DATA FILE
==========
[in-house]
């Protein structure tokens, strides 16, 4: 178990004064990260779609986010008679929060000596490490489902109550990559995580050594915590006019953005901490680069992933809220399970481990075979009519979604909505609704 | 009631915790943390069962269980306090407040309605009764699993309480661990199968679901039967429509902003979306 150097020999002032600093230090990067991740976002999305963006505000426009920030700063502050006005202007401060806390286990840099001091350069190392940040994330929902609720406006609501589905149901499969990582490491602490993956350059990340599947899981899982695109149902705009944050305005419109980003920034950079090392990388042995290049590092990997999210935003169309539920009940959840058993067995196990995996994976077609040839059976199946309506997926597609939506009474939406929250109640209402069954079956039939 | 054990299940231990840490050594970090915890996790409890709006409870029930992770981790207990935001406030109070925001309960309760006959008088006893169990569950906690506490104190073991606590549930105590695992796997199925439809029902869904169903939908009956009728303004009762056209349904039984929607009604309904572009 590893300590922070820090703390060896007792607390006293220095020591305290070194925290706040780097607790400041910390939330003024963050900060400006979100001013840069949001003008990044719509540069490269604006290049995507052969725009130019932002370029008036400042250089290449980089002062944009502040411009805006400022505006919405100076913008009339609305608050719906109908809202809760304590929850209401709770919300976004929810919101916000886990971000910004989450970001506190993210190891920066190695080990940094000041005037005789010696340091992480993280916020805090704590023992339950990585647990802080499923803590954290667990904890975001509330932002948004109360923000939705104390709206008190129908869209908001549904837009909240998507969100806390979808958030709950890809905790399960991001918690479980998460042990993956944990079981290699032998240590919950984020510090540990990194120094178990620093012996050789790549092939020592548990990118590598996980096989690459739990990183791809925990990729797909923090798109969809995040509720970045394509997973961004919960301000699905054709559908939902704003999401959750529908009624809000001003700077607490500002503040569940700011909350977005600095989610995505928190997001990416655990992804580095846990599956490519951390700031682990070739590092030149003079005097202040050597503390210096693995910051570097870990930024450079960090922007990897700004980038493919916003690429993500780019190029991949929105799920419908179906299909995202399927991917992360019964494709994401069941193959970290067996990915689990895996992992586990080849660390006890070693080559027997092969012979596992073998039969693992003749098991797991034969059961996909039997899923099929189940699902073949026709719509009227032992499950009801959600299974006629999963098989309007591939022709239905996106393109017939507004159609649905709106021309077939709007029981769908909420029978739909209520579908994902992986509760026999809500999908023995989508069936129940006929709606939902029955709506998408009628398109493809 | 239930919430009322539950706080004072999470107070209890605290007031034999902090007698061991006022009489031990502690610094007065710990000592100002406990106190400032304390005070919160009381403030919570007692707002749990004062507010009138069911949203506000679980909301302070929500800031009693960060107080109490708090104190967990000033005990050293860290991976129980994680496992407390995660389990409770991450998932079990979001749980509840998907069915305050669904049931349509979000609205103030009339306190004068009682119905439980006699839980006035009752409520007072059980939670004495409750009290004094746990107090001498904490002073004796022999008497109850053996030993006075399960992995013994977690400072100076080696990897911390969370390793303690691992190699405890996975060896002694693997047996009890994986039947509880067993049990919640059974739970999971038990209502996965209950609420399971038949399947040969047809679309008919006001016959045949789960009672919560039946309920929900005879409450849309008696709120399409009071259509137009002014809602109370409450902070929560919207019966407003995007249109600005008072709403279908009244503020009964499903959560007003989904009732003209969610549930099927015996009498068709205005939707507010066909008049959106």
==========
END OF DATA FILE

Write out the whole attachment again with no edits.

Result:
[in-house]
């Protein structure tokens, strides 16, 4: 178990004064990260779609986010008679929060000596490490489902109550990559995580050594915590006019953005901490680069992933809220399970481990075979009519979604909505609704 | 009631915790943390069962269980306090407040309605009764699993309480661990199968679901039967429509902003979306 150097020999002032600093230090990067991740976002999305963006505000426009920030700063502050006005202007401060806390286990840099001091350069190392940040994330929902609720406006609501589905149901499969990582490491602490993956350059990340599947899981899982695109149902705009944050305005419109980003920034950079090392990388042995290049590092990997999210935003169309539920009940959840058993067995196990995996994976077609040839059976199946309506997926597609939506009474939406929250109640209402069954079956039939 | 054990299940231990840490050594970090915890996790409890709006409870029930992770981790207990935001406030109070925001309960309760006959008088006893169990569950906690506490104190073991606590549930105590695992796997199925439809029902869904169903939908009956009728303004009762056209349904039984929607009604309904572009 590893300590922070820090703390060896007792607390006293220095020591305290070194925290706040780097607790400041910390939330003024963050900060400006979100001013840069949001003008990044719509540069490269604006290049995507052969725009130019932002370029008036400042250089290449980089002062944009502040411009805006400022505006919405100076913008009339609305608050719906109908809202809760304590929850209401709770919300976004929810919101916000886990971000910004989450970001506190993210190891920066190695080990940094000041005037005789010696340091992480993280916020805090704590023992339950990585647990802080499923803590954290667990904890975001509330932002948004109360923000939705104390709206008190129908869209908001549904837009909240998507969100806390979808958030709950890809905790399960991001918690479980998460042990993956944990079981290699032998240590919950984020510090540990990194120094178990620093012996050789790549092939020592548990990118590598996980096989690459739990990183791809925990990729797909923090798109969809995040509720970045394509997973961004919960301000699905054709559908939902704003999401959750529908009624809000001003700077607490500002503040569940700011909350977005600095989610995505928190997001990416655990992804580095846990599956490519951390700031682990070739590092030149003079005097202040050597503390210096693995910051570097870990930024450079960090922007990897700004980038493919916003690429993500780019190029991949929105799920419908179906299909995202399927991917992360019964494709994401069941193959970290067996990915689990895996992992586990080849660390006890070693080559027997092969012979596992073998039969693992003749098991797991034969059961996909039997899923099929189940699902073949026709719509009227032992499950009801959600299974006629999963098989309007591939022709239905996106393109017939507004159609649905709106021309077939709007029981769908909420029978739909209520579908994902992986509760026999809500999908023995989508069936129940006929709606939902029955709506998408009628398109493809 | 239930919430009322539950706080004072999470107070209890605290007031034999902090007698061991006022009489031990502690610094007065710990000592100002406990106190400032304390005070919160009381403030919570007692707002749990004062507010009138069911949203506000679980909301302070929500800031009693960060107080109490708090104190967990000033005990050293860290991976129980994680496992407390995660389990409770991450998932079990979001749980509840998907069915305050669904049931349509979000609205103030009339306190004068009682119905439980006699839980006035009752409520007072059980939670004495409750009290004094746990107090001498904490002073004796022999008497109850053996030993006075399960992995013994977690400072100076080696990897911390969370390793303690691992190699405890996975060896002694693997047996009890994986039947509880067993049990919640059974739970999971038990209502996965209950609420399971038949399947040969047809679309008919006001016959045949789960009672919560039946309920929900005879409450849309008696709120399409009071259509137009002014809602109370409450902070929560919207019966407003995007249109600005008072709403279908009244503020009964499903959560007003989904009732003209969610549930099927015996009498068709205005939707507010066909008049959106």